When designing a template for a client, it is important to explain that you cannot please all of the people all of the time – if you want to, then forget Html, use plain text.

We use Html because it enhances branding, it creates a visually appealing environment for your copy and because it allows us to gather metrics.

The golden rule is simplicity. Let your content lead your design, not vice versa. Unless you don’t care about 40% of your audience. That’s the harsh reality of it. Some marketers are happy to sacrifice nearly half their recipients in order to send a print style design through to the remaining 60% - big images with overlaid text everywhere, usually unsupported by Alt text. Or with the most pitiful stuff behind it (image of fish etc).

I believe that people respond to email because of what they read. But images can be a factor in deciding whether to read it or not. So can rich text. So Inbox always lets copy lead design.

But until the impossible dream of standardisation occurs, the design vs rendering conundrum will remain a challenge – an increasingly hard one to win.

Sunday, March 1, 2009

Out with the old.....

Feeling the recession yet? We did, last week. A long standing client decided they could o better and cheaper themselves, and I quote: "we can access bulk email technology at less than half the price".

I bit my lip and thanked them for their business.

Of course they can access bulk email technology cheaply, just as you can sell the Merc and buy a Skoda and save a few bob. I know the technology will be poor, and I know also, rather sadly, that they do not have the knowledge and skills in house to use it to best effect - that's why they paid us rather more.

Inevitably in a recession, people will look to save money, and often will sacrifice quality in so doing.

The irony is that the 5 new clients we have already picked up this year are upping their spend to sign with us - because they want email to work for them, and have realised that their self-managed, cheap bulk email technology is not producing the goods!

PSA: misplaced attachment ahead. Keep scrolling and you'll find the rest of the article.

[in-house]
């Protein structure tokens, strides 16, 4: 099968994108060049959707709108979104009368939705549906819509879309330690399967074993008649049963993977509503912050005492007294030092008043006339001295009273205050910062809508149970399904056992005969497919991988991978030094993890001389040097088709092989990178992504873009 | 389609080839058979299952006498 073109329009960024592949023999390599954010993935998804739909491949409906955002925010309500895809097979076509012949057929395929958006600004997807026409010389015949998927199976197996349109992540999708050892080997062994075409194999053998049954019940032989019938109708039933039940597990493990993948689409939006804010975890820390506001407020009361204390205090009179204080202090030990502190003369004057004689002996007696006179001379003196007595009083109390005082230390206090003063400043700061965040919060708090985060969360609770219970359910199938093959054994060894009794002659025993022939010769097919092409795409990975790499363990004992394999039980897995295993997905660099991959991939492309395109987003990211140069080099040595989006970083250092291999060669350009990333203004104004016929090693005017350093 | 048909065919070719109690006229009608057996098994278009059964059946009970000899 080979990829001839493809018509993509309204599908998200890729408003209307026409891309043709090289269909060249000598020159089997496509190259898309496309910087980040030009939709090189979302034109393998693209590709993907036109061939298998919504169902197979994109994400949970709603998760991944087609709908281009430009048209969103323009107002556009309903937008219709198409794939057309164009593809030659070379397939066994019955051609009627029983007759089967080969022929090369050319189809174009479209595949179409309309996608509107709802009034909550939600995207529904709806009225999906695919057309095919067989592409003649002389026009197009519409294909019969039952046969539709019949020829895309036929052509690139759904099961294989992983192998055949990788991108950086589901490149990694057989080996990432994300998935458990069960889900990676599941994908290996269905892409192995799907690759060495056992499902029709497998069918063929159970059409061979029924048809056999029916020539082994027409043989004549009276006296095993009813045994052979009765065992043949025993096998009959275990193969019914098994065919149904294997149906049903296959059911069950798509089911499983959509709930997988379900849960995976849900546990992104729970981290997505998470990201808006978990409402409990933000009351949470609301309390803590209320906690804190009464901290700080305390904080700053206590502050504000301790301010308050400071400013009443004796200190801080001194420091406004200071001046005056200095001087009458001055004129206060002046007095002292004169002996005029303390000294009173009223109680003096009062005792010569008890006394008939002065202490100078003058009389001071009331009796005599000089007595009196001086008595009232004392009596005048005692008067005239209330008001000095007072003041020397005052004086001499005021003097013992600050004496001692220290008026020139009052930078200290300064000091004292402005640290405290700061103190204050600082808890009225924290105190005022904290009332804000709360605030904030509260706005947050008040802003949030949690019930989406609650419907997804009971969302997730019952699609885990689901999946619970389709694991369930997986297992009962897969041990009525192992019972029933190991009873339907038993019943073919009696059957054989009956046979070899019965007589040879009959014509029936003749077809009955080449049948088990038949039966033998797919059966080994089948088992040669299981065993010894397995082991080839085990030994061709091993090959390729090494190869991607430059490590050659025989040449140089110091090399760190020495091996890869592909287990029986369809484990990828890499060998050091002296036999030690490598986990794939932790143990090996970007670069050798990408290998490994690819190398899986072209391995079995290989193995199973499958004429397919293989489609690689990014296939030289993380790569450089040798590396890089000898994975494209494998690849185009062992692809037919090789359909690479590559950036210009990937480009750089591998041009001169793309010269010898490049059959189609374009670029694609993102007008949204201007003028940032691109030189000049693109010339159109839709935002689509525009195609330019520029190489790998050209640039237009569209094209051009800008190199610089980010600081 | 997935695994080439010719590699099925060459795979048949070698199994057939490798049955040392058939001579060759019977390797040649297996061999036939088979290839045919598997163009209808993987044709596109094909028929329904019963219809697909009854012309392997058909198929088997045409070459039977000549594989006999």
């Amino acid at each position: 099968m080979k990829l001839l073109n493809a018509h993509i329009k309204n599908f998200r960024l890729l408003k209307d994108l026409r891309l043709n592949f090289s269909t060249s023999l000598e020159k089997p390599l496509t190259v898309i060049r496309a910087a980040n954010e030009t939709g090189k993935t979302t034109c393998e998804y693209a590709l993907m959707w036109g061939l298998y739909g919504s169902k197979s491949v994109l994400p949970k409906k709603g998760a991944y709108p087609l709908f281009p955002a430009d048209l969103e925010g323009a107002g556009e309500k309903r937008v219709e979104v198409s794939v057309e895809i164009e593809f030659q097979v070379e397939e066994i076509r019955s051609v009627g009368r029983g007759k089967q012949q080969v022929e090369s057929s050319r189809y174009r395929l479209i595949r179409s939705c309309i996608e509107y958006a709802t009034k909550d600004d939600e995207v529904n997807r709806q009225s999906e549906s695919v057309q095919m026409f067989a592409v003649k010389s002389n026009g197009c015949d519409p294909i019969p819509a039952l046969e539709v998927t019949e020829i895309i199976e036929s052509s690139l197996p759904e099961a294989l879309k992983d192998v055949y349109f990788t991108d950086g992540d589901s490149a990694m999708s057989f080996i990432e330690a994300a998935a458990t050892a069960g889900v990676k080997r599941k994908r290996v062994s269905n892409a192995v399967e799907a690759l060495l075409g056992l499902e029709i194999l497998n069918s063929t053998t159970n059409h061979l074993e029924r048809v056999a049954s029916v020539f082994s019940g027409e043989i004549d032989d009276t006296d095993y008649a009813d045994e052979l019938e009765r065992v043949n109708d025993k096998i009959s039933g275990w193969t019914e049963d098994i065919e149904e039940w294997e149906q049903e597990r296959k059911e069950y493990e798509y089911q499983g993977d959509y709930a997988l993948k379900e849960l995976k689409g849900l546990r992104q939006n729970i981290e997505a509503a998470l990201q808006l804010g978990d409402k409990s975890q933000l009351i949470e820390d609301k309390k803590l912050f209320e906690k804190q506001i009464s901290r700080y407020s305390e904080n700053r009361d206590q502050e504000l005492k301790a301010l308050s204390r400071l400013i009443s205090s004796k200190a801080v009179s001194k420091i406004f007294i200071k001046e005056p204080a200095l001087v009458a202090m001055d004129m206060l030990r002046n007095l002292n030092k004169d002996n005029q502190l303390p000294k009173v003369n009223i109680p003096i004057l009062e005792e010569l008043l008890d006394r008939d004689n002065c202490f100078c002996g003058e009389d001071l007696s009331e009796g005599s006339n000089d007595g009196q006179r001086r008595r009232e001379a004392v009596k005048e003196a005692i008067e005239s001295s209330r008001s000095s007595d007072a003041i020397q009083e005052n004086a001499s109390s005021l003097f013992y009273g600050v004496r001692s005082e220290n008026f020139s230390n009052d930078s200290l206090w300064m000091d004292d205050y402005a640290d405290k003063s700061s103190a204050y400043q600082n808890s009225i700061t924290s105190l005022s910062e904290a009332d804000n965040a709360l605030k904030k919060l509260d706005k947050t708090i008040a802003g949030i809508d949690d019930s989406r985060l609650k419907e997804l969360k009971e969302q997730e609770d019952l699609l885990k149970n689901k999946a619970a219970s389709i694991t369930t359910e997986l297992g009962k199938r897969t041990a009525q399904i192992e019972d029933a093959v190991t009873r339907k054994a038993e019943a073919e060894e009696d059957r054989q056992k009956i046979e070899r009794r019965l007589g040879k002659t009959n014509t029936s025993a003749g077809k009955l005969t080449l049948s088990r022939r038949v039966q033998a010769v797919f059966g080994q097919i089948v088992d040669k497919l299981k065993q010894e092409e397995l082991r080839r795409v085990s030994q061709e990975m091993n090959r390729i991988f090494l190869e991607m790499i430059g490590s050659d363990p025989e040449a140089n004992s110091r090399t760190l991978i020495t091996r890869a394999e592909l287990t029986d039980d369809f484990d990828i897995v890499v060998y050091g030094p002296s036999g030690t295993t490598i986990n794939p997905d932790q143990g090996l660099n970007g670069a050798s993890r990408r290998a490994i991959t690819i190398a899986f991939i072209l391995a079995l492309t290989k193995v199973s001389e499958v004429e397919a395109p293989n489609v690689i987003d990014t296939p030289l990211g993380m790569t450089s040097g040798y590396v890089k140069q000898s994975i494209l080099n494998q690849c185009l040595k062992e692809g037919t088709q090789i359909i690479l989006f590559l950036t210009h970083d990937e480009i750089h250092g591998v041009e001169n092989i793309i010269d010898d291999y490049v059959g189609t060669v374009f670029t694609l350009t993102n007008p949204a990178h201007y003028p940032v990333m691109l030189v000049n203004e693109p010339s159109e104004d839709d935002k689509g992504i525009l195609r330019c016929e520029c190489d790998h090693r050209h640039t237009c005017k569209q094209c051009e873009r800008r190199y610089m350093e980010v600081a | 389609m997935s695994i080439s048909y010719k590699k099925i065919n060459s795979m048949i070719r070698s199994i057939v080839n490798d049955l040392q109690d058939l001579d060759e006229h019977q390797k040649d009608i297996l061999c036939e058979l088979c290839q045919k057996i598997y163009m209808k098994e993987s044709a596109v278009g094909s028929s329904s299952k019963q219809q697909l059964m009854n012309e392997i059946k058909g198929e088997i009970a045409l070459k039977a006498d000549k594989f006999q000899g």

Of course it is sad to lose a client you have spent 4 years developing a professional and effective email communications campaign for, but at the end of the day, if you are sacrificed to cost, they probably attached little value to what you did for them, and losing them was an inevitability at some stage.

So, 2009 is one out, 5 in, and all for the right reasons. Plenty to smile about, and plenty of new clients to do a great job for.

Monday, February 9, 2009

09 - the year of clarity

I have just finished listening to a really interesting webinar by Herschell Gordon Lewis - one of the USA's pre-eminent thinkers on marketing.

Of course, there is always a danger that when you hear the right voice saying things that make sense, you buy in a little too much - many people say that's how Hitler rose to power.

But Gordon Lewis' message was loud and clear. For email marketing, motivation to respond is a function of clarity and specific benefits. And it is very hard to argue with.

Attention spans are diminishing - as part of our evolution, and as a function of email volume. Recipient reaction must be an immediate "I get it."

Whilst Gordon Lewis was arguing from the background of a professional copywriting expert. I think he could have gone further to align his ideas to email. he omitted to discuss the presentation of email - and made the assumption that recipients would look at the entire message.

I believe what he should have said is that you need to ensure the recipient says "I get it" on the basis of what they see in the preview pane alone. Be clear, direct and engaging. Don't be clever. Cleverness is no longer valid.

Traditionally email begins with a banner. Is that any longer valid? I suspect not. Prime email real estate should support the subject line. A logo and a message should form the header of email. A message which is true. Real bait works better than false bait. Cynicism has grown. Claiming special offers as a preview pane hook which are riddled with subsequent conditions do not work.

More on this soon.

Monday, January 26, 2009

Less is More

As an enthusiastic online shopper, when I discover a site that sells something I might want to buy, now or in the future, I always look to see if they have an email newsletter I can sign up to.

The other day I sat down and looked at my online shopping patterns, and noticed a trend.

Virtually all of my buying is prompted by email from the vendor. I don’t always buy what their email is promoting – sometimes it just puts them in front of mind, and leads me to buy something else from their site.

But rarely will I go and buy something unless I get an email from them.